SHANGHAI (Reuters) - Alibaba Group Holding Ltd will take a 14 percent stake in STO Express Co Ltd through a $693 million deal, the e-commerce giant’s fourth significant investment in a Chinese courier company.
The logo of Alibaba Group is seen inside DingTalk office, an offshoot of Alibaba Group Holding Ltd, in Hangzhou, Zhejiang province, China July 20, 2018. Picture taken July 20, 2018. REUTERS/Aly Song
Shares in STO Express shot up when trading opened and immediately hit the upper 10 percent limit on the Shenzhen Stock Exchange, according to Refinitiv data.
STO Express said in a statement on Monday its controlling shareholder planned to set up a new subsidiary that will own a 29.9 percent stake in the courier firm.
Alibaba will in turn invest 4.66 billion yuan ($693.44 million) for a 49 percent stake in the new subsidiary, and by extension hold more than 14 percent of STO Express, the statement said.
Alibaba, in a separate statement, confirmed its investment in “one of the top five express delivery companies in China”.
“We will deepen our existing collaboration with STO in technology, last-mile delivery across China and New Retail logistics,” it said.
“This investment is a step forward in our pursuit of the goal of 24-hour-delivery anywhere in China and 72 hours globally,” Alibaba added.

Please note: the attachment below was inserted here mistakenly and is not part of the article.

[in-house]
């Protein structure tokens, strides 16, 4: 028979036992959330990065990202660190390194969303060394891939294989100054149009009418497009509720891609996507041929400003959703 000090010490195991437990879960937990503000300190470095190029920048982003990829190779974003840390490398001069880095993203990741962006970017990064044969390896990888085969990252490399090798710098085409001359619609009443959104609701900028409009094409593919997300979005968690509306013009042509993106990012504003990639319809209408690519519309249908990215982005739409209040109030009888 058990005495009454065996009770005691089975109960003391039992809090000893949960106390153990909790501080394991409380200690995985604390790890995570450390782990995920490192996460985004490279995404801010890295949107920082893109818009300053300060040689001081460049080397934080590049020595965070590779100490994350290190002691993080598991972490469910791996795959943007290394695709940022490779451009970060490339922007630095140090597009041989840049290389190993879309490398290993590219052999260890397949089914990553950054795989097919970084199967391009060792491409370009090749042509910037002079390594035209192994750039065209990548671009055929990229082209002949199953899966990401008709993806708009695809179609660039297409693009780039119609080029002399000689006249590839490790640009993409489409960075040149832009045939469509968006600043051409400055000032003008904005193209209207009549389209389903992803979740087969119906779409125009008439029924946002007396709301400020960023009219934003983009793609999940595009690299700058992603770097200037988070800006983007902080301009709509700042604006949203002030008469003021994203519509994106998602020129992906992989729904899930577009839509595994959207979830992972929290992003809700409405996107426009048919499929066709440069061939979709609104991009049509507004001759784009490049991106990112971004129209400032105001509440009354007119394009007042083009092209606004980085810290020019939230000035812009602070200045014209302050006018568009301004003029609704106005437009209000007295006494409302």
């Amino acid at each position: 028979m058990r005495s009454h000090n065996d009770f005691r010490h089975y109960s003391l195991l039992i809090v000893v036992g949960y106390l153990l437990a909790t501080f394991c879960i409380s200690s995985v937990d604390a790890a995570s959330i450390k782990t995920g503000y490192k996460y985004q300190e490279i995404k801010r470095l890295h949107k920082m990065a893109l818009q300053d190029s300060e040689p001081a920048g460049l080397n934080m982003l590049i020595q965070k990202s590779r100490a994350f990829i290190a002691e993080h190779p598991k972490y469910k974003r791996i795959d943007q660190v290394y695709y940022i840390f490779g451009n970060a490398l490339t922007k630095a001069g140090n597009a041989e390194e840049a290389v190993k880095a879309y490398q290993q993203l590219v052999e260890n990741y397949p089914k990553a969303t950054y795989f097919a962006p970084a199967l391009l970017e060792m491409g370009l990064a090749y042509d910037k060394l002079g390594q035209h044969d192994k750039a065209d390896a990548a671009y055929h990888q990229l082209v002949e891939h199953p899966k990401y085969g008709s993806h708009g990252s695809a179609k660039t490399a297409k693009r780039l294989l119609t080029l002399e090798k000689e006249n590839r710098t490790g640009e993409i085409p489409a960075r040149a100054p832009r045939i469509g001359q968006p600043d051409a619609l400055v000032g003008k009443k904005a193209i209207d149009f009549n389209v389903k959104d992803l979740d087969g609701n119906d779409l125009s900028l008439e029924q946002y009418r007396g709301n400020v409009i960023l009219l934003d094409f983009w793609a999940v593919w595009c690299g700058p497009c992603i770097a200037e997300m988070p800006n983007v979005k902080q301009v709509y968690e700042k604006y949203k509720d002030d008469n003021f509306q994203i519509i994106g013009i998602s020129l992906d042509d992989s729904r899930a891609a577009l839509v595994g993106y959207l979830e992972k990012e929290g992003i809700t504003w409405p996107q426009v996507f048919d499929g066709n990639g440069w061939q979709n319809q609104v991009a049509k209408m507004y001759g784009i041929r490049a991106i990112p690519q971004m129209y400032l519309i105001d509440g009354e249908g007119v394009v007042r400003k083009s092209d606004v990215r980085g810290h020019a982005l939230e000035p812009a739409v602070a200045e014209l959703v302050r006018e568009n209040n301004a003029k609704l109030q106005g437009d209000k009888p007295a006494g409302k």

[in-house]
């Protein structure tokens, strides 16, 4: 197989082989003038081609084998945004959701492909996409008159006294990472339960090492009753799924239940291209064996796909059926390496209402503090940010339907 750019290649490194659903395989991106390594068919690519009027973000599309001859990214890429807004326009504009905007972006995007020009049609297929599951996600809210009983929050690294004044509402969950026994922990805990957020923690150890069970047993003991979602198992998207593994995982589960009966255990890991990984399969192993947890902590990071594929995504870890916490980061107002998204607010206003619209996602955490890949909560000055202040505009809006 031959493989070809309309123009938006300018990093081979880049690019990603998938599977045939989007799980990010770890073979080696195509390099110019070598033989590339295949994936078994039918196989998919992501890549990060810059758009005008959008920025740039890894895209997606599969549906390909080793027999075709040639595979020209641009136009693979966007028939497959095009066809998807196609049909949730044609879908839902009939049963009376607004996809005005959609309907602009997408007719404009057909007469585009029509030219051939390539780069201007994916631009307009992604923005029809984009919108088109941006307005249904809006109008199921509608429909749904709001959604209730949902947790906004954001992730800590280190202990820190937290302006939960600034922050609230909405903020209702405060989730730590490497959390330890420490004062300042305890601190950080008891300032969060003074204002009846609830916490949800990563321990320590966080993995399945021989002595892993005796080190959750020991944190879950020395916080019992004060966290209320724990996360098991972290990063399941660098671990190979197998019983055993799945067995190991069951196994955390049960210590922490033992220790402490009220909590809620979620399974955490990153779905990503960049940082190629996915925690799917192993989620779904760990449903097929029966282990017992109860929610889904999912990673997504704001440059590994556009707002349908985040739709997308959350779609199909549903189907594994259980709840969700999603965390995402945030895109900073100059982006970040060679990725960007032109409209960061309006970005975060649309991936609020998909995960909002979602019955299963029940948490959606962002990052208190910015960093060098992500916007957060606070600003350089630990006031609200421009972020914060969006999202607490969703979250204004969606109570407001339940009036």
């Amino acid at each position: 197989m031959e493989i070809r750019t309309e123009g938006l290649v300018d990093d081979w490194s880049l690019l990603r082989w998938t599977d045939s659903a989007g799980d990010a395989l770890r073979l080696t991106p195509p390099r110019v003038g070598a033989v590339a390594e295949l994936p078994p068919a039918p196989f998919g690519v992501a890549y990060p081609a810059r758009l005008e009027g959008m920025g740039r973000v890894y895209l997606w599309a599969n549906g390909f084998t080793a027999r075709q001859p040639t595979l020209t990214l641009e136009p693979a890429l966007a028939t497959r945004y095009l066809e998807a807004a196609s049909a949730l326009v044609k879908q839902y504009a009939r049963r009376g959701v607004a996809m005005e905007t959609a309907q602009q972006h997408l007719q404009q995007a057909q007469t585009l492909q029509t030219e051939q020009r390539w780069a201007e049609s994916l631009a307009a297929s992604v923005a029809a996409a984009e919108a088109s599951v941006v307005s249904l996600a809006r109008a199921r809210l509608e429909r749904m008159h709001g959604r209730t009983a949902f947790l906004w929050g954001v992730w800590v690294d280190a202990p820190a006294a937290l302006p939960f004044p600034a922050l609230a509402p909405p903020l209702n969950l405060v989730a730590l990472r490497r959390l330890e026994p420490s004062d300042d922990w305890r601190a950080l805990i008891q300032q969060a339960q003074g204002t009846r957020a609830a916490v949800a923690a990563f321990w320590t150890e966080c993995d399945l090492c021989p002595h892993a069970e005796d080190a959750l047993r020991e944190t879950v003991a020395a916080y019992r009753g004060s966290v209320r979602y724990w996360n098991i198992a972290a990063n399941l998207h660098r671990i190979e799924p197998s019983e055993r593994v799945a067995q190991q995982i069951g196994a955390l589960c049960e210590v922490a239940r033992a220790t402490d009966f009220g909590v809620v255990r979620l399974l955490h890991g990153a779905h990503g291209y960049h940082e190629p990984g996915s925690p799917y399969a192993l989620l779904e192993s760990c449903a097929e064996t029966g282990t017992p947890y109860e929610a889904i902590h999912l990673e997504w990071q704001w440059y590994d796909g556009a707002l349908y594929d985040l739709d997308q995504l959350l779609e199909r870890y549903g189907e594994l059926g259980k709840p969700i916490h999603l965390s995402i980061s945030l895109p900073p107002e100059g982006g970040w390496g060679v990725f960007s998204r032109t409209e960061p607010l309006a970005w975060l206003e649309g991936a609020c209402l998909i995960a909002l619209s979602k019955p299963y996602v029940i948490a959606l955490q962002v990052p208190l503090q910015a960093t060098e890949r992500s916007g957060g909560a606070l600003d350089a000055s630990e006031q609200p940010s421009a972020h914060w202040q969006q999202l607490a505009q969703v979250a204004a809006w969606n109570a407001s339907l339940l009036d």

STO Express is Alibaba’s fourth investment in the Chinese courier sector after it acquired minority stakes in YTO Express Group Co Ltd, Best Inc and ZTO Express (Cayman) Inc.
STO Express is one of several companies that works with Alibaba under Cainiao, its logistics division launched in 2013.
Cainiao provides software and shares data with warehouses, carriers and other logistics companies that help deliver packages to shoppers on Tmall and Taobao, Alibaba’s largest e-commerce sites.
Cainiao works with a number of logistics companies to ensure packages are delivered and vendors paid, but relationships between Cainiao and its partners have at times been uneasy.
In 2017, Cainiao temporarily barred Chinese courier SF Express from taking deliveries from Alibaba’s e-commerce vendors in a dispute over the ownership of customer data.
Reporting by Josh Horwitz and Hong Kong newsroom; Editing by Darren Schuettler